Chennai, October 2023: JP Morgan’s recent announcement to incorporate Indian G-Sec bonds into the GBI-EM Global index suite, effective June 28, 2024, has ignited a wave of excitement and anticipation within the Indian financial landscape. Ranjitha Ajay – Assistant Professor, Finance, Great Lakes Institute of Management, Chennai & Rintu Anthony, Rajagiri Business School has opined that the decision to include Indian sovereign bonds, with a combined notional value of $330 billion, in this esteemed index is poised to yield a multitude of benefits, including reduced borrowing costs, enhanced stability for the Indian rupee, and an influx of foreign investments estimated at $20-30 billion, all of which could translate into heightened economic growth
Additionally, they said that this development carries several compelling advantages for the banking sector. “In accordance with the Reserve Bank of India’s (RBI) regulations, banks within our financial system are mandated to invest in bonds primarily across three categories: Held to Maturity (HTM), Held-for-Trading (HFT), and Available-for-Sale (AFS). While bonds in the HTM segment are not available for sale until the redemption period, those in the HFT and AFS categories can be sold and are subject to marked-to-market losses. Consequently, banks must consistently set aside provisions for potential losses on their bond holdings should bond prices fall. This predicament arises from the inverse relationship between bond yields and prices, where rising interest rates lead to a fall in bond prices,”said Ranjitha Ajay.
In response to the challenges posed by the COVID-19 pandemic, the RBI had increased the HTM limit for banks. Consequently, banks, which are obligated to allocate a specific percentage of their deposits to sovereign debt, now find themselves holding a considerably larger supply of government bonds. “Since May 2022, when the RBI initiated its cycle of monetary tightening, banks have become more vulnerable to losses on their bond holdings as bond prices react to rising interest rates. This situation mirrors a past incident in the United States when Silicon Valley Bank (SVB) faced collapse due to mismanagement of interest rate risk. SVB, with a substantial portion of its investments in long-dated US Treasury securities, suffered significant losses when the value of these securities plummeted due to escalating federal fund rates,” said Rintu Anthony.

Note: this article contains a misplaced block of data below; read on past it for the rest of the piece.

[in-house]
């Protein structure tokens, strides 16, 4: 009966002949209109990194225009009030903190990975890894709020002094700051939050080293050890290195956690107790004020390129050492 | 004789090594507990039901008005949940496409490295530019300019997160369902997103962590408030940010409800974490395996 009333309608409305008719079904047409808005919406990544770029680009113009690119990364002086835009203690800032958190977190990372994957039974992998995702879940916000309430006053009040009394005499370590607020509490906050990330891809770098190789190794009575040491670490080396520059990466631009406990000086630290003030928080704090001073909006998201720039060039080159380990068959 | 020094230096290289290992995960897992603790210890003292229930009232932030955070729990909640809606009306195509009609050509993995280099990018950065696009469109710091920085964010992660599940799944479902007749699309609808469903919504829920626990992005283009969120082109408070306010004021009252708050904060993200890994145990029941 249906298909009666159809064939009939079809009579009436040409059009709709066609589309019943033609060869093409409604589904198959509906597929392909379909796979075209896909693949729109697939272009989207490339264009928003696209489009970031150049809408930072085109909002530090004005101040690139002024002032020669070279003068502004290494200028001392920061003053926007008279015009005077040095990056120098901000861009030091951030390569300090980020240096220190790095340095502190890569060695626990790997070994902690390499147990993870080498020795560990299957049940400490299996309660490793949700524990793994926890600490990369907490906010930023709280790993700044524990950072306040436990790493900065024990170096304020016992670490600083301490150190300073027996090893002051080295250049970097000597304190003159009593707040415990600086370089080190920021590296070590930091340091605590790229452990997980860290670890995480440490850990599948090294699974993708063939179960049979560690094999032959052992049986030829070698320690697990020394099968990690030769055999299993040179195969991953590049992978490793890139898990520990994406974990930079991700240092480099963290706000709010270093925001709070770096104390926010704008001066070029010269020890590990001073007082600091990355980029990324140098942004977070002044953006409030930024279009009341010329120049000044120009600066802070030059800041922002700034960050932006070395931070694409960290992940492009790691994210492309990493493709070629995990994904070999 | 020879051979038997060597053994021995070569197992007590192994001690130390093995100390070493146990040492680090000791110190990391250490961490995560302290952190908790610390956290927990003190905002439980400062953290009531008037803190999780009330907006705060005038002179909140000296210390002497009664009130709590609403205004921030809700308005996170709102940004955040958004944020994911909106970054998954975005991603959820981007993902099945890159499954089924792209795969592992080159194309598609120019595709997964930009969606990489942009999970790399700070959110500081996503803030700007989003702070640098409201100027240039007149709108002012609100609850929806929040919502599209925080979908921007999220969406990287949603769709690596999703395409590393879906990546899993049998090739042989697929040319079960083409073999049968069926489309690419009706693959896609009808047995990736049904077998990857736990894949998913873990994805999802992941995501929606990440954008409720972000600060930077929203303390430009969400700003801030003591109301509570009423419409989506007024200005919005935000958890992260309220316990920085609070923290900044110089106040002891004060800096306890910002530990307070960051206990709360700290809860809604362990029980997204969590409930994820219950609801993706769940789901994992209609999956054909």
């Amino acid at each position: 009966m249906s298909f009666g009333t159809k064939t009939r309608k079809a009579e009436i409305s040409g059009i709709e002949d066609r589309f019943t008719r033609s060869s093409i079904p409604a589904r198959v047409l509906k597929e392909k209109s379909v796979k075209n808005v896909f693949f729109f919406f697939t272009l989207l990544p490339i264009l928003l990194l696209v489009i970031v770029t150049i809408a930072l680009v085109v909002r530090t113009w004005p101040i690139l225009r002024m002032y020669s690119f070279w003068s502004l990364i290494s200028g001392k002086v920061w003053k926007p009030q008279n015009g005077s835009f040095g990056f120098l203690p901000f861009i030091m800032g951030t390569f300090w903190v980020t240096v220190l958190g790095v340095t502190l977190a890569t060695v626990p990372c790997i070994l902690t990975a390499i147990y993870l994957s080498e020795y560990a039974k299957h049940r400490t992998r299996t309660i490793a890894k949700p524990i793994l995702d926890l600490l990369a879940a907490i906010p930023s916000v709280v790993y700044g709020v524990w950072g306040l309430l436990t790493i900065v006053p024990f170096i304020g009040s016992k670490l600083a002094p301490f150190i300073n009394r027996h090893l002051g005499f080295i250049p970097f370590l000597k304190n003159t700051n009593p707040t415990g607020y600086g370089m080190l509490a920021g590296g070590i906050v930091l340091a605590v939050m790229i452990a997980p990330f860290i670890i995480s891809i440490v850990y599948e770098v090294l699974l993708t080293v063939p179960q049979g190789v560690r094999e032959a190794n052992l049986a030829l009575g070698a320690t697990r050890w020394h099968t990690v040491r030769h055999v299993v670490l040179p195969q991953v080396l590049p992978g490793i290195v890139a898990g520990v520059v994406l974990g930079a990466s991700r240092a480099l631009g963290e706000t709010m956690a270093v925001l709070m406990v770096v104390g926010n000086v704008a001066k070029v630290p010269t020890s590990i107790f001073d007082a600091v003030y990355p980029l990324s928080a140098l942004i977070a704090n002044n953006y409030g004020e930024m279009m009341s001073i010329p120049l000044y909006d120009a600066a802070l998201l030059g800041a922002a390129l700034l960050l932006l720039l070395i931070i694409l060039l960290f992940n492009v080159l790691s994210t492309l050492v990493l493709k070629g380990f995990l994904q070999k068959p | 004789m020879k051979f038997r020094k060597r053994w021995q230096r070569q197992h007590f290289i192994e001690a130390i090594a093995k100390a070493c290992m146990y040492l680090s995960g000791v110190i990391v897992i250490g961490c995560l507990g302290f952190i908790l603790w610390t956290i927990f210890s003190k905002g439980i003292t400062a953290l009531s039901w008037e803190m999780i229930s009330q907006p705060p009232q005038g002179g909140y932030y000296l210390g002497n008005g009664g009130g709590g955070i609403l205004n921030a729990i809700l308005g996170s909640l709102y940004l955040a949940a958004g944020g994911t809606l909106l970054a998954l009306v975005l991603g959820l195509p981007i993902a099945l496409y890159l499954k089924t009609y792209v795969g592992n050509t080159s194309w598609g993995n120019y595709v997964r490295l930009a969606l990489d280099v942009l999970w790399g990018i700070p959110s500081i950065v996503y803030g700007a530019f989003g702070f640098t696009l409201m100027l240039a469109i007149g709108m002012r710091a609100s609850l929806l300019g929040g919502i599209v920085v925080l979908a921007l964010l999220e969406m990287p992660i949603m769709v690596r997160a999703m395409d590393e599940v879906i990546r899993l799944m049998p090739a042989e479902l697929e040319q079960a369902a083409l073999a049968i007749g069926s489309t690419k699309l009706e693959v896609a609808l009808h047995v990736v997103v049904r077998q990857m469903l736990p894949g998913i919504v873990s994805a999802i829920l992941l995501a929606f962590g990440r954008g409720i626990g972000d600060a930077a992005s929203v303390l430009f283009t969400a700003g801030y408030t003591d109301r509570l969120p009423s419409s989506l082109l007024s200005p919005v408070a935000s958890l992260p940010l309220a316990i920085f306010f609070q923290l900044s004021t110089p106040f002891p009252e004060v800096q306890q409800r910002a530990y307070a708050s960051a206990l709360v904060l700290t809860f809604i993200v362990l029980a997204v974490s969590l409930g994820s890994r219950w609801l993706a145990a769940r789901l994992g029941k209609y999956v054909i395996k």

The decision to include Indian G-Sec bonds in this high-rated index, following Russia’s exit, represents a substantial relief for our banking balance sheets. The most immediate consequence has been the softening of sovereign yields, which have decreased from 7.14% to 7.08% in the 10-year segment. This reduction in yields will correspondingly boost bond prices, resulting in favorable gains for banks within the marked-to-market segment.
On what can we expect in the near future? Ranjitha said, “Investors can be categorized into two groups: active and passive investors. While the inclusion of our bonds, scheduled to commence in June 2024, will attract significant flows through passive investments in the coming year, active investors will already be positioning themselves in response to this news. A favorable outcome here is expected to pique the interest of the Barclays Bloomberg index, potentially ushering in additional investments into the Indian fixed-income segment.”
Presently, the decision to incorporate 23 G-Sec bonds has been made, which may lead to some corporate bonds making their way into the index over time. This augments liquidity in the relatively parched liquidity segment, fostering industrial and economic growth in India. A robust and liquid corporate segment will ultimately benefit banks, which have been granted the latitude to include corporate bonds in their bond portfolios within the HTM segment.
Overall, a robust banking system is poised to yield a lower probability of default and an improved credit rating for the country.